Suicide Risk in Athletes: The Association between Participation in Sports, Sport-Related Injuries, and the Acquired Capability for Suicide




Boyd, Kristin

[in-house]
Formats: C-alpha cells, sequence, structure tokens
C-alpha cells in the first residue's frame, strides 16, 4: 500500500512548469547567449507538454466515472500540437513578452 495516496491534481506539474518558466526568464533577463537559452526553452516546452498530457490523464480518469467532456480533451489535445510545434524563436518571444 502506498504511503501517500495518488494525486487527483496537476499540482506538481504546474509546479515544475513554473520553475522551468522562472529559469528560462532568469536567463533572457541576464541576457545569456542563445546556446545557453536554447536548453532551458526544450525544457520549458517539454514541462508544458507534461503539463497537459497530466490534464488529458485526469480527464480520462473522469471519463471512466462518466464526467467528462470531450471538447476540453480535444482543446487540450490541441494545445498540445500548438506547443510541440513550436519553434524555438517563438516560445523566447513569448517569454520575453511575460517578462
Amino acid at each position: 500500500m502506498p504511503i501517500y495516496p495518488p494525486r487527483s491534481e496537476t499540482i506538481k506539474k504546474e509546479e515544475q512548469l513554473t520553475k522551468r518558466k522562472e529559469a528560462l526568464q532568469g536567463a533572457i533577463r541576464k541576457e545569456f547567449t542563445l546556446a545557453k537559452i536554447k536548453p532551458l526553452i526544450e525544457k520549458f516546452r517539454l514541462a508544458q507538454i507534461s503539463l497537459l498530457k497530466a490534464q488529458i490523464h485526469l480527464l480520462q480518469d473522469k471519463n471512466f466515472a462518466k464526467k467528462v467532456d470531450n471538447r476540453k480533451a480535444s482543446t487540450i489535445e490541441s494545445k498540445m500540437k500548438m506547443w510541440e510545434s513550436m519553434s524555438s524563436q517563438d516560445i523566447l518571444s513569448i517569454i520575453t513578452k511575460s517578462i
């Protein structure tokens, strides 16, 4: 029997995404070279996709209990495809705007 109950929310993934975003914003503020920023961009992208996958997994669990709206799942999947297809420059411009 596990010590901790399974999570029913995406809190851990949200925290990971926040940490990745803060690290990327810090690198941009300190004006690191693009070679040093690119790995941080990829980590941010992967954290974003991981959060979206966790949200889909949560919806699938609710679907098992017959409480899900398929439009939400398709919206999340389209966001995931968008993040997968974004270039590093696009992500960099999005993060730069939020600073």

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Little is known about sport-related risk factors for suicide, yet Joiner’s interpersonal theory of suicide (2005) suggests that participation in sports may increase risk. Specifically, participation in sports involves exposure to pain and fear, especially in contact sports such as football, which may increase individuals’ acquired capability for suicide (ACS; Smith & Cukrowicz, 2010; Van Orden et al., 2010). The purpose of the current study was to clarify the associations between participation in sports, ACS, and sport-related injuries. We hypothesized that there would be a positive association between participation in sports and ACS, and that the frequency of sport-related injuries would moderate this association. Eighty-eight university students completed self-report measures of fearlessness about death (ACSS-FAD; Ribeiro et al., 2013), engagement in painful and provocative events (PPES; Bender et al., 2011), history of sports participation, and history of sport-related injuries. An objective measure of participants’ pain threshold (cf. pain tolerance) was also administered using a pain algometer. Participation in sports (see Figure 1 in Appendix C) was a significant predictor of fearlessness about death (p = .02), which contributes to elevated ACS. This information has clear clinical implications, given that some collegiate athletes experience psychological stressors, such as suffering a career-ending injury, that may contribute to suicidal desire and exacerbate suicide risk in the presence of higher levels of ACS (Baum, 2005; Smith & Milliner, 1994).